Deep Freeze CabinetHere we have two types. First, the box or chest type, which is the most populardeep freeze and the cheapest to download, with some having the advantage of a built-inquick-freeze section, which is separate from the storage section and which allows oneto freeze foods quite quickly.

    These types of deep freeze have, however, one big disadvantage in that even withsome divisions in the form of plastic-coated wire baskets, foods are mixed and often lieon top of one another. One has to remove many thingsbefore the item one is looking for can be found, even if well marked as to content andamount. The second type of cabinet is the so-called upright cabinet.

    It is usually a little moreexpensive to download, but by its design and inner shelving it allows easy and quick accessto foods required, which is most useful in a busy establishment. Its disadvantage is in the opening of the upright door, which allows in a lot of warmair, and which warms the inside of the freezer very easily and so it therefore needsmore electricity for this reason than the box type freezer. Some of these upright freezers have freeze-cooled shelves which help in.

    The Larder Chef 11the quick freezing of items to be home frozen, similar to the separated quick-freezesection as described in the box deep freezer. Fridge—Freezer CabinetThe last type of deep freeze comprises a combination of normal fridge and freezer inone unit.

    The Larder Chef

    They are available in two types,with two doors one over another, the top usually being the fridge and the lower doorbeing the deep freeze. They are also available with four doors as a complete unit for the smaller estab-lishment, two fridge doors and two freezer doors where one fridge door is intendedto hold any cooked foods and another to hold raw foods.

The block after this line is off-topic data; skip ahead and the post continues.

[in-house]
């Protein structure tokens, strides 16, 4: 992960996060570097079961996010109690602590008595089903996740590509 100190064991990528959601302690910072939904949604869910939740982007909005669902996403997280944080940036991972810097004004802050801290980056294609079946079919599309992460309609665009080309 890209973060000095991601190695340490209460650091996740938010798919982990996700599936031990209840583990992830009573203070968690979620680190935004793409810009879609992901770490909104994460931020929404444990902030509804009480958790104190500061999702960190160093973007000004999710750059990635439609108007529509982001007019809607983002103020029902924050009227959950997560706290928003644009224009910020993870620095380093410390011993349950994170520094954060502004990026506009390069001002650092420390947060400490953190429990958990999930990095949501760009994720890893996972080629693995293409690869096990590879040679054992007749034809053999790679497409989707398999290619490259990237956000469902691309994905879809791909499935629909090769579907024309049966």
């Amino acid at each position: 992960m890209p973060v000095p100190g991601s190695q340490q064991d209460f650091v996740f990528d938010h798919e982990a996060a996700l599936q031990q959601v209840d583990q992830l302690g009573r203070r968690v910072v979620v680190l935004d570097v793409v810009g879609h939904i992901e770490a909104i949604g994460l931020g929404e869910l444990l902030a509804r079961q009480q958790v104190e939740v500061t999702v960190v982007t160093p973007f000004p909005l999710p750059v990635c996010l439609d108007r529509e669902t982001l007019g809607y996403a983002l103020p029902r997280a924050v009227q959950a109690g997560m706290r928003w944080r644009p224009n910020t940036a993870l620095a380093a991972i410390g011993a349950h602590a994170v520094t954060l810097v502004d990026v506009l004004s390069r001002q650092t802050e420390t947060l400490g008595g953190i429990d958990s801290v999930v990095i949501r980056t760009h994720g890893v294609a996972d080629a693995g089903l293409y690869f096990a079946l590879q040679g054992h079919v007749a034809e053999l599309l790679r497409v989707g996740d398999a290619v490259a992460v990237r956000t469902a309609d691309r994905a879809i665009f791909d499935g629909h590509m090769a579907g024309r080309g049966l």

This organization must at all times follow a set of basic rules. For some items oiled greaseproof paper sheets can help to exclude as much air as possible. A near-vacuum is the ideal. Food that smells when you freeze it will smell when you defrost it.

    CollectionA good reason for the use of a deep freeze in this connection is that of collection. Storage and ShelvingMost deep freezes are supplied with a number of shelves according to size, or theyare equipped with shelves or baskets, as in the case of box deep freezes. One should. Freezer Stock ControlOne should always know what foods and how much of each food is to be found in thedeep freeze.

    This is best done with a stock list on or near the freezer, where staff caneasily cross off or add items which are removed from or placed into it. Thus at a glance one is aware of the stock in hand, and this can be taken intoconsideration when placing new orders. This stock list should be well laid out andsimple to use. If the working of the stock list gets too complicated, any additions orsubtraction will not be recorded and in the atmosphere of a busy kitchen, incorrectstock will be shown.

    This could be disastrous and result in either too much or too littlestock. Once every three or four weeks all the stock should be removed from the deepfreeze, excess ice scraped out, and the deep freeze thoroughly cleaned. Every twoor three months the deep freeze should be switched off and defrosted, if it is notof the self-defrosting type, and thoroughly cleaned.

    The guidance given above withregard to defrosting an ordinary refrigerator may be applied equally well to a deepfreeze. Of late microwave ovens havebeen used in the defrosting of larger cuts or joints of meat, but not very successfully,as it needs some experience and good timing so that the food is only defrosted anddoes not actually begin to cook. A guide for defrosting in a normal fridge may be asfollows: The slower the defrosting cyclethe better the results, especially with red meats like beef and game.

    These shouldbe defrosted slowly, otherwise they bleed excessively and much of the goodness andblood will be found on the defrosting tray. It is best done in the formof marinades or by some seasonings. A bag of defrosted prawns is much improved by the following method: When it is necessary to freeze sirloins for steaks always freeze whole or possiblyin two pieces if a large strip-loin, for individual steaks bleed much more excessively inproportion than the whole or piece of sirloin.